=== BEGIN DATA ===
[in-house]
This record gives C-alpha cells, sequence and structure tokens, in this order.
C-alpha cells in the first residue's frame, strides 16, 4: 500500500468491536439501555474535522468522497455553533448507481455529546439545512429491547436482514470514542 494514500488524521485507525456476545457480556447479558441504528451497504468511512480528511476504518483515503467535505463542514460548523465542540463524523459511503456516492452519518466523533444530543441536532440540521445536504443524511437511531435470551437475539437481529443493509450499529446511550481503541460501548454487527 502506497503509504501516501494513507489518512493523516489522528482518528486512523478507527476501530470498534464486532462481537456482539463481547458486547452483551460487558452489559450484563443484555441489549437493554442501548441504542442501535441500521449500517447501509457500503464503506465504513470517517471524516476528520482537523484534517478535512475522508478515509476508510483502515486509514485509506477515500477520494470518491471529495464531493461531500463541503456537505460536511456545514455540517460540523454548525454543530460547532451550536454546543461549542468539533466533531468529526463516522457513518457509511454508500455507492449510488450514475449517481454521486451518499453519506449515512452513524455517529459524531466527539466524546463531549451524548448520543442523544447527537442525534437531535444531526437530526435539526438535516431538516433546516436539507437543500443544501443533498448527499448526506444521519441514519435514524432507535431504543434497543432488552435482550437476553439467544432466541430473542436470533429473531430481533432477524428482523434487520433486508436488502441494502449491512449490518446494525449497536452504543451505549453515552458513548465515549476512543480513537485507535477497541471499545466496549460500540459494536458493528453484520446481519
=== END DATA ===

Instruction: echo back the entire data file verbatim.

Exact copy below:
[in-house]
This record gives C-alpha cells, sequence and structure tokens, in this order.
C-alpha cells in the first residue's frame, strides 16, 4: 500500500468491536439501555474535522468522497455553533448507481455529546439545512429491547436482514470514542 494514500488524521485507525456476545457480556447479558441504528451497504468511512480528511476504518483515503467535505463542514460548523465542540463524523459511503456516492452519518466523533444530543441536532440540521445536504443524511437511531435470551437475539437481529443493509450499529446511550481503541460501548454487527 502506497503509504501516501494513507489518512493523516489522528482518528486512523478507527476501530470498534464486532462481537456482539463481547458486547452483551460487558452489559450484563443484555441489549437493554442501548441504542442501535441500521449500517447501509457500503464503506465504513470517517471524516476528520482537523484534517478535512475522508478515509476508510483502515486509514485509506477515500477520494470518491471529495464531493461531500463541503456537505460536511456545514455540517460540523454548525454543530460547532451550536454546543461549542468539533466533531468529526463516522457513518457509511454508500455507492449510488450514475449517481454521486451518499453519506449515512452513524455517529459524531466527539466524546463531549451524548448520543442523544447527537442525534437531535444531526437530526435539526438535516431538516433546516436539507437543500443544501443533498448527499448526506444521519441514519435514524432507535431504543434497543432488552435482550437476553439467544432466541430473542436470533429473531430481533432477524428482523434487520433486508436488502441494502449491512449490518446494525449497536452504543451505549453515552458513548465515549476512543480513537485507535477497541471499545466496549460500540459494536458493528453484520446481519